The Davidson Wildcat basketball team caught the attention of a lot of college basketball fans last spring. They were a team of overachievers from a small college known primarily for its high academic standards. But they played exciting basketball and they played it the right way, going toe-to-toe in the NCAA tourney with top programs at Gonzaga, Georgetown, Wisconsin and Kansas, and just barely missed a trip to the Final Four. Earlier in the season, they barely lost against interstate rivals, Carolina, Duke and NC State.
Well, Davidson is back and appears to be starting off their season even better than last year. While I am not predicting a Final Four appearance for them, because so much of the one and out tournament is random, I do expect to see the Wildcats back into the Sweet Sixteen.
Star guard Stephen Curry, from Charlotte Christian High School, was number two in the country last year in offensive efficiency among players involved in at least 28% of their team's offensive possessions. The ratings vary based upon how often different teams need their best scorers to shoot, but Curry was right up there with Tyler Hansbrough among the most efficient scorers in the NCAA. http://kenpom.com/leaders.php?c=ORtg&y=2008
The Wildcats have lost Jason Richards, however, who was the top assist man among players in the NCAA tourney last year, and so this is a crucial loss for Davidson, indeed.
Richard's departure has resulted in Stephen Curry's having to take over the position of point guard and now having to be the key man in terms of production in both points and assists, which is no easy task for one player, which is why there have only been a handful of unselfish Phil Ford-type players who have been top-notch assist-men and scorers.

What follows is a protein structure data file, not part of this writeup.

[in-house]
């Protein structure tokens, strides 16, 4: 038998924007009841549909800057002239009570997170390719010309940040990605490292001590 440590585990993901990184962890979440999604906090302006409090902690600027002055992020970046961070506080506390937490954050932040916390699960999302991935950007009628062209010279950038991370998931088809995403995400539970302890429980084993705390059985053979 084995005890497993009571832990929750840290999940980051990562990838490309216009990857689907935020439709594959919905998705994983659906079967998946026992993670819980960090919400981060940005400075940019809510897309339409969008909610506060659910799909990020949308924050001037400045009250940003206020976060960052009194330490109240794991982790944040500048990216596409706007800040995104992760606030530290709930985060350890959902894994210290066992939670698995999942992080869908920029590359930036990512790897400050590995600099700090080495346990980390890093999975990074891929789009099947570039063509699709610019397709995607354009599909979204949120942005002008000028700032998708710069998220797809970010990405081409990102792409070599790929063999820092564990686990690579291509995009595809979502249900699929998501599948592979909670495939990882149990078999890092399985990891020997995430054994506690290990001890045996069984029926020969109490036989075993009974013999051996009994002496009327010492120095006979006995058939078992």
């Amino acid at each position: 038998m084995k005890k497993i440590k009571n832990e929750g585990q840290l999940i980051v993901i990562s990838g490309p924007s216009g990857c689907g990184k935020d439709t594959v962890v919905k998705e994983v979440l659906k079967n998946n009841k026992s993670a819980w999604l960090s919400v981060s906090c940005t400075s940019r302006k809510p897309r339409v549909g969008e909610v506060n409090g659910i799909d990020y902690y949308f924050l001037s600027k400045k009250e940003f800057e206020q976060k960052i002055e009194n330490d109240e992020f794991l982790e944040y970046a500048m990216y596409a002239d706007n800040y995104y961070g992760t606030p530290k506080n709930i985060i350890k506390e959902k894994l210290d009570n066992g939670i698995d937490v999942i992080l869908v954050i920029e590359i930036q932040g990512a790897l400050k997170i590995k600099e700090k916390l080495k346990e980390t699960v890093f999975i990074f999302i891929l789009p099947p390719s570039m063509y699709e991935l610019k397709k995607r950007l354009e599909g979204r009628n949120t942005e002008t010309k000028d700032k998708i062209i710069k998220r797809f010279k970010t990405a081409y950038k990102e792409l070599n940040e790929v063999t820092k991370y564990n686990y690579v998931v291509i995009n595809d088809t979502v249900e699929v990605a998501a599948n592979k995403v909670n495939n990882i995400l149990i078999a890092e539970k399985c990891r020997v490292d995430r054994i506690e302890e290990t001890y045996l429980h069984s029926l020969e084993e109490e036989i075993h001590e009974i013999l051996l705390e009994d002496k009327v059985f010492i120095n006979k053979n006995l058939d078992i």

Curry thus far has his team off to an even better start than last year, when the Wildcats lost all of their pre-conference games against top twenty caliber teams, and even against NC State.
Teams like Davidson in mid-major conferences don't often play schedules as tough as teams from the bigger schools, so Davidson has made a concerted effort to schedule tough out of conference opposition during the pre-conference season and has already beaten North Carolina State and West Virginia, while losing an entertaining game to Oklahoma in the preseason NIT. Duke and Purdue on the road are yet to come in the next three weeks.
While Davidson is performing fairly well so far, the team still does not quite resemble the disciplined, heady, streamlined unit from the end of last season that left Big Ten champ Wisconsin baffled, dumbfounded and wallowing in the muck.
Can Davidson get back to the level of its play in last year's NCAA tourney? It is possible. Davidson might be ready to take another step up in terms of performance this season, given Curry's statistics from his Freshman and Sophomore seasons.
It is instructive to look at Curry's statistics so far this season to see that he is especially excelling in four areas: two point field goals, free throw percentage, assists and steals.